Brown Trout Winter Fishing
In the early winter, before the ice takes hold, Brown Trout can easily be caught with a dry fly.
Brown Trout are a lot of fun to catch.
Bait for Brown Trout
Don’t believe all the talk that Brown Trout are fussy eaters. They’re not.
However like many other fish they’re primed for whatever is popular for a given day and will tend to ignore other baits for some time.
If you don’t know what their biting on, keep the top 3 baits for the lake you’re fishing with you and you’ll be sure to do well.
A top bait that proves successful one day won’t get a bite the next time we go out. That’s why its important to keep a few top baits and lures handy. If one one hasn’t worked in 15 minutes, give something else a go.
Insects work best during the spring when they’re out in abundance naturally, but these can still work in early winter before the ice forms. Use when fly fishing rather than casting.
- Top insect baits include ants, beetles, worms, caterpillars and gnats.
Bait fish, otherwise known as small fish, are used as food for predatory fish. These include smelt, alewives, minnows and even small trout and salmon.
- For the Great Lakes, smelt are very popular as are fathead minnows and golden shinners
- Brown Trout will also go after crayfish, a top bait for all freshwater fish
- Frogs are another top bait
The Brown Trout will also chase after a streamer.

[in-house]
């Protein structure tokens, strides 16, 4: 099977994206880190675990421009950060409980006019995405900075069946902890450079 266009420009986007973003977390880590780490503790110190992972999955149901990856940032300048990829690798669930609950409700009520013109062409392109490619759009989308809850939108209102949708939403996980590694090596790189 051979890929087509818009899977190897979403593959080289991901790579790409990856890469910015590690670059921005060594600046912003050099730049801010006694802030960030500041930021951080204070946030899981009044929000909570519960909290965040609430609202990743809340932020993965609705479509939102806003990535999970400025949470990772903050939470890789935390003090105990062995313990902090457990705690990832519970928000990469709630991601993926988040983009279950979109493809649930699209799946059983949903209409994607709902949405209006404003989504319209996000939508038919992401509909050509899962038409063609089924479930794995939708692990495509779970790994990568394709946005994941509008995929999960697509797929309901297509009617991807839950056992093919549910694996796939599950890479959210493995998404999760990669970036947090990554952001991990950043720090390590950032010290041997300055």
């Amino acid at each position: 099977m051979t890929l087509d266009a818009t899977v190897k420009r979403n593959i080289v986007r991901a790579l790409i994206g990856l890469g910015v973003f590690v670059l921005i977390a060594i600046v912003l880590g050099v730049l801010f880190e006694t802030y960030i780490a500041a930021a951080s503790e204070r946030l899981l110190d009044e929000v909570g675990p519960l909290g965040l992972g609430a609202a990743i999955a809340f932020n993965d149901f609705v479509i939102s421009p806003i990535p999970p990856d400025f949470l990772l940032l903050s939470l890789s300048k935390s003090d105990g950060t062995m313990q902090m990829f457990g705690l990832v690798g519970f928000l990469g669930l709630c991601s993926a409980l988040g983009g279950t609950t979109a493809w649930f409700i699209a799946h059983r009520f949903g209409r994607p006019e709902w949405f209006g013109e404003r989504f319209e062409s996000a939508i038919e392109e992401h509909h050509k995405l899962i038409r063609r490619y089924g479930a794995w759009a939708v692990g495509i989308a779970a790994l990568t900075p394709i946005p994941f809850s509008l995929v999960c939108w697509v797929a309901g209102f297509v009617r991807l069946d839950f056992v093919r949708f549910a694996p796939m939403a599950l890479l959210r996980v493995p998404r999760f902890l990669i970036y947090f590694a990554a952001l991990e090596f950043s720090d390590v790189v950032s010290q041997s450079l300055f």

6 tips for getting the Best Results
- Use dry flies and cast them towards the shore where there are overhanging shrubs and trees that are popular for insects.
- Areas that have a lot of grasses are also popular. When casting your flies, let the flies drop lightly as though they’ve just fallen from a tree or shrub.
- Consider night fishing. This is a time when the large Brown Trout come out and are active feeders. But wait some 30 minutes after sunset as they need time for their eyes to adjust before they begin active feeding.
- Brown Trout prefer the cover of sunken logs, branches and shrubs. They also like to be around rock piles and rocky ledges. While they are a predatory fish, other fish feed on them and they like cover.
- For Ice Fishing, drill a few holes over the lake bottom where you expect there’s sunken debris and rock piles.
- Multiple holes will prove more successful than a single hole.
They’re not an overly difficult fish to catch as they’re not very fussy in the baits that they enjoy.
They’re abundant in numbers and can be found in many lakes in the United States and Canada.